If there’s one thing that community boards, developers and architects can agree on, it’s that the city’s zoning code is restrictive and confusing. So the Department of City Planning wants feedback from architects, planners and communities on its proposed zoning changes, which are meant to spur the construction of affordable and senior housing. The more controversial changes include:
- Increasing building height limits in medium- and high-density zoning districts (see the chart below).
- Reducing or eliminating parking for affordable and senior housing, but not for market-rate projects.
- Shortening the required amount of space between buildings on the same lot from 60′ to 40′
Community boards are very worried about raising height limits in neighborhoods with contextual zoning, like Park Slope, Crown Heights and the Upper East Side. During a panel this morning at the Center for Architecture, City Planning officials explained that the increase in maximum heights would encourage taller ceilings and give architects more flexibility in designing and distributing apartments throughout a building.
One architect in the audience applauded the height increases, explaining that it would allow him to design more dynamic buildings with green features. “With more height, I can integrate green roofs,” he said. “Finally there’s something that says you can eliminate eight feet of the rear wall and put it somewhere else, and that allows us to put solar panels on the roof. Gardens in the middle of the building and on the roof, which we can do when we don’t have to put mechanicals on the roof.”
Then there’s eliminating parking requirements for affordable and senior housing in transit-rich neighborhoods. Theoretically, it sounds like a great idea: developers and taxpayers don’t have to pay for expensive parking spaces, which low-income and elderly tenants are less likely to use. But it would only apply to subsidized affordable housing, not market-rate.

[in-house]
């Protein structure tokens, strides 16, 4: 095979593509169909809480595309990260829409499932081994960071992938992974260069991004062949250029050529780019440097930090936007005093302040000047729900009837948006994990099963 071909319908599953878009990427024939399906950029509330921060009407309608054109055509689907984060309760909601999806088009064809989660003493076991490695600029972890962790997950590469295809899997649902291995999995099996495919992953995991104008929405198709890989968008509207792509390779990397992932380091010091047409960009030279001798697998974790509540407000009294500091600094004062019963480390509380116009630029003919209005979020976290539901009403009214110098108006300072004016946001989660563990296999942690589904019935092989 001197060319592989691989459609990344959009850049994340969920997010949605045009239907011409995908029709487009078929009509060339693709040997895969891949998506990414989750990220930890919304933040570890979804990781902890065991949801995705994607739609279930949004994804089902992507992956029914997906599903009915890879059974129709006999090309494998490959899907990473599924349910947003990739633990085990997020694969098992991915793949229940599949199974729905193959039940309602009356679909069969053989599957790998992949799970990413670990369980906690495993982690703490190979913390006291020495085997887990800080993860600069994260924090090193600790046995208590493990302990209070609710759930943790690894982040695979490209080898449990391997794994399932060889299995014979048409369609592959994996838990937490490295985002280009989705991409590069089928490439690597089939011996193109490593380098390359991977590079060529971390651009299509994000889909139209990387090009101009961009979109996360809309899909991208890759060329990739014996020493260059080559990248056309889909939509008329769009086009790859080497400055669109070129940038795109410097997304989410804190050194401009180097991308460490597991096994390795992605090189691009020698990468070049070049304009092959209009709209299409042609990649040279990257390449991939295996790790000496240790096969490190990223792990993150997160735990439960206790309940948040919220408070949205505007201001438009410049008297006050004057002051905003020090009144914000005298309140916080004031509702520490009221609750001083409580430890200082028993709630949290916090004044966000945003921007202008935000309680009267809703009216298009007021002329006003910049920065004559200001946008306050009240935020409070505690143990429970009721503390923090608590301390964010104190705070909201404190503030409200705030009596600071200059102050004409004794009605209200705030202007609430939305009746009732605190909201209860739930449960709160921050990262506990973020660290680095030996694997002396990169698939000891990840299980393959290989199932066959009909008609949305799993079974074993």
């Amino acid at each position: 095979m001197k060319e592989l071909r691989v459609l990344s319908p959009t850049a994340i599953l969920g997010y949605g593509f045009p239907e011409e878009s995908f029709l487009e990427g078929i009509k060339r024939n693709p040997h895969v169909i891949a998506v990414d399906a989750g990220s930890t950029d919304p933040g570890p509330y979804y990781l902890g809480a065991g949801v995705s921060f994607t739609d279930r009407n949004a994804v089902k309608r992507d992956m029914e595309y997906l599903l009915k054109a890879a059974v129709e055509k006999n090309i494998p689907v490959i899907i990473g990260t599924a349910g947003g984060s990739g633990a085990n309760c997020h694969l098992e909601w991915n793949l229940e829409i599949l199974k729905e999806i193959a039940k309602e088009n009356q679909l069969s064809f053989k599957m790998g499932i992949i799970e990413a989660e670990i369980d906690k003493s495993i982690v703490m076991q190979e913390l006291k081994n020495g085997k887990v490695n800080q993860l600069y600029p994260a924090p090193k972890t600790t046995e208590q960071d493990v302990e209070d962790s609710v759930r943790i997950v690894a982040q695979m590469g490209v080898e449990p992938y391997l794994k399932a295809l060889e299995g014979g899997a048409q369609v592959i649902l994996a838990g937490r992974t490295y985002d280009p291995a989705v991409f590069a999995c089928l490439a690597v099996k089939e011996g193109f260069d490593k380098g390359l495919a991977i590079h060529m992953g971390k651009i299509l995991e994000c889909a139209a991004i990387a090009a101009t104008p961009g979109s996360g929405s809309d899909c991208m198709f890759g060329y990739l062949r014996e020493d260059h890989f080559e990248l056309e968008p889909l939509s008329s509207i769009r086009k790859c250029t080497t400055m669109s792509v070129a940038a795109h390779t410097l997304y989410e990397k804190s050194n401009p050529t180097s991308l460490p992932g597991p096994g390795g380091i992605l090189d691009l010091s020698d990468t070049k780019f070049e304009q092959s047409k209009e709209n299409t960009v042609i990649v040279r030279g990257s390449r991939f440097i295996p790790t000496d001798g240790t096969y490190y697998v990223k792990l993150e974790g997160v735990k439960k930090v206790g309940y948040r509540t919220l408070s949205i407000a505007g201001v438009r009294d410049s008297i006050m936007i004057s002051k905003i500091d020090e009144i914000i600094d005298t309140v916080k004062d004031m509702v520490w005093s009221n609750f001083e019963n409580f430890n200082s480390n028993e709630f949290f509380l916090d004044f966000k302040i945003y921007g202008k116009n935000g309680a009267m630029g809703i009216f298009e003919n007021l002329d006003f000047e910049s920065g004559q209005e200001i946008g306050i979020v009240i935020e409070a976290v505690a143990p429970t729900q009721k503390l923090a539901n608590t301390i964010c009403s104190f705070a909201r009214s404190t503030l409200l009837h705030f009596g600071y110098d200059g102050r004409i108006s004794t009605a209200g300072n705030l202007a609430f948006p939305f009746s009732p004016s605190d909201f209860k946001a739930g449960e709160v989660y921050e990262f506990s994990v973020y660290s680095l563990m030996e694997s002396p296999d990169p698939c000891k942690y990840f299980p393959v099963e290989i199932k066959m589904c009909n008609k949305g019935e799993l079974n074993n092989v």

In reality, this policy may pit affordable housing advocates against people who want parking reform for both market-rate and affordable developments (as YIMBY discussed previously). Relaxing parking requirements for market-rate developers would reduce the costs of building citywide and encourage more development, particularly in neighborhoods with lower rents where projects might not currently pencil out because of parking costs.
When YIMBY asked DCP, they confirmed parking requirements for market-rate developments wouldn’t change. However, there are no parking requirements for new developments in Manhattan Community Districts 1 through 8, as well as the special districts in Downtown Brooklyn and Long Island City.
When it comes to the space between buildings, architect Michael Kwartler wondered how denser blocks would affect residents’ quality of life.
“What are you trying to accomplish with the space between buildings?” he asked. “Is it space, is it privacy, is it light? As the city gets denser, sunlight gets more important. It’s important for your health.” He added that the “tower in the park” model, which was the basis for public housing projects built in the ’50s and ’60s, created well-lit and cross-ventilated apartments with windows in the kitchens, bathrooms and living rooms.
Public review of the proposal should begin in the fall, along with review of the new affordable housing plan, according to Frank Ruchala Jr, deputy director of the zoning division at DCP.
To see the full presentation from the Department of City Planning, head over here.